IVM has options for weed control, consider mechanical control, planting of competing cover crops, etc. Don't always reach for the herbicides before considering other options. Don

 

 

Great post.

I just hope the government doesn't fall to peer pressure of the uninformed minority groups.

No-till farming which i practise on 3/4's of my land is pretty much as natural as you can get farming a range of crops but without that roundup alternative it is dead in the water as even here in the tropics cover crops would still need to be terminated.

 

 

 

 

  

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3 minutes ago, Chazar said:

This  is  like how all laws  get enacted the majority of idiots spraying stuff too strong at the wrong times, weeds  to  big etc. spoil it for those who know how to use it responsibly

Agreed,you can put that straight back onto government departments.

I probably noticed spraying starting to take off here in my area when the government decided to introduce the minimum 300 baht/day labour cost and motorised backpacks came on the market so it was a no brainer when looking at input costs of the crop.

And only now are they talking about no training accreditation,no chemicals usage.

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On 9/29/2019 at 5:31 PM, canuckamuck said:

 I did my best to wean us off of glyphosate this year. It went really well until August and we had an explosion of some aggressive very tall (2m+) grass. We know this grass and there really is only one answer for it, to spray it. What will we do next year. I would like to store away some glyphosate, but I also heard rumors that they will be fining people who are caught with it.

It would be nice to know, what's coming down. We are super responsible with the spraying, even using very small sprayers and spot spraying only the grass and leaving some other weeds. We actually only try to remove about 4 main nuisance weeds, and we allow all of the others alone. Of course it depends what you grow, other people couldn't do this.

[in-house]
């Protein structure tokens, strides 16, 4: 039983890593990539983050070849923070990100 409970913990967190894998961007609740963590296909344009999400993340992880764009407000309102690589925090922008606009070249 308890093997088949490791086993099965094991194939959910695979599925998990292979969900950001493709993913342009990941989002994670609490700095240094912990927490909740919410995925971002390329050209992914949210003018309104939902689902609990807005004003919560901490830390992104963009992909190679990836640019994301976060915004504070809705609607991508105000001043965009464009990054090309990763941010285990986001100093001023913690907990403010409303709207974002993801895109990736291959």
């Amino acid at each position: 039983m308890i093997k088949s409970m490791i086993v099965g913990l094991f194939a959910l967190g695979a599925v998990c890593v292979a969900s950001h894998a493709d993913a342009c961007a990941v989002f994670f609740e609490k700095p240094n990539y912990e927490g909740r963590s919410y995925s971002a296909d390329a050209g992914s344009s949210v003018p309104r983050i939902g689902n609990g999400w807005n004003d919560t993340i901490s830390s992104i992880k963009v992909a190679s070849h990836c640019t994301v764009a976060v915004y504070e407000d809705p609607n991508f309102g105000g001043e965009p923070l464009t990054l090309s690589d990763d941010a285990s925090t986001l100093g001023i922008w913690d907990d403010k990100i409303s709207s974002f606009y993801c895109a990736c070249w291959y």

I use both weed killers(paraquat, glysophate) and alternate them so weeds do not get used to them, I only spray a small area around each tree(and around our fence lines as none of the neighbours do anything to control weeds on their land, especially the creeper vines that can strangle our trees) and only do it maybe every 8 weeks or more as needed, a bottle of each lasts me well over a year,. I hope that before too long I can stop spraying once I have eliminated the majority of weeds around our trees and fence lines but have already bought another bottle of each before the ban kicks in. I cant pull weeds due to physical problems and cant get any workers willing to do it either, with over 600 trees it is a big job. We have been active in trying to reduce the need to spray by digging/turning the soil around the trees out to around 40cm all around from the trunks and using coir chips over this area, hopefully it will weaken any weeds(making pulling possible) and slow them down or even stop them. Until it does I will continue to spray as needed, as stated above some months the weeds just go crazy but a lot is due to the fact the neighbouring land owners do nothing about their weeds so we suffer due to their lack of work. We have our land areas(1 x 1 rai & 2  x 1/2 rai) brush cut at least every 3 to 4 weeks, this helps control the weed growth but as mentioned with the neighbours totally ignoring the weeds/creepers on their land it makes it a lot harder for us. Hopefully we can get the area around the trees to almost no weeds and then I can use alternative methods but until then I have no real choice other than these 2 sprays unless they come up with an alternate weed killer that is a lot safer

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Posted (edited)

The Agriculture Department review has concluded. Voted 9-0 to ban the three chemicals. As we all know nothing here is over until it is over, but this looks a done deal.

 

 

Edited by Rimmer
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Panel bans three controversial herbicides effective December 1

  • October 7, 2019
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The four-party working committee, set up at the order of Prime Minister Prayut Chan-o-cha, agreed unanimously today to ban the production, import, sale and use of paraquat glyphosate and chlorpyrifos as of December 1st as a New Year’s gift for the Thai people.

Deputy Agriculture Minister Mananya Thaiseth, who chairs the ad hoc committee, said today that the panel’s decision will be submitted to the Prime Minister and the National Hazardous Substances Committee (NSHC) for consideration.

The NSHC originally scheduled a meeting on October 27th to consider whether to ban the chemicals or to stick to its earlier decision to just restrict their use.  Ms. Mananya said, however, that the committee might have to bring the meeting forward as her panel has already made its decision.

Regarding the meeting of the NHSC, which was usually held behind closed doors, Ms. Mananya said that she didn’t mind if some committee members choose to cast the votes in secret, the representatives of the Agriculture, Industry and Public Health ministries in the committee will vote openly.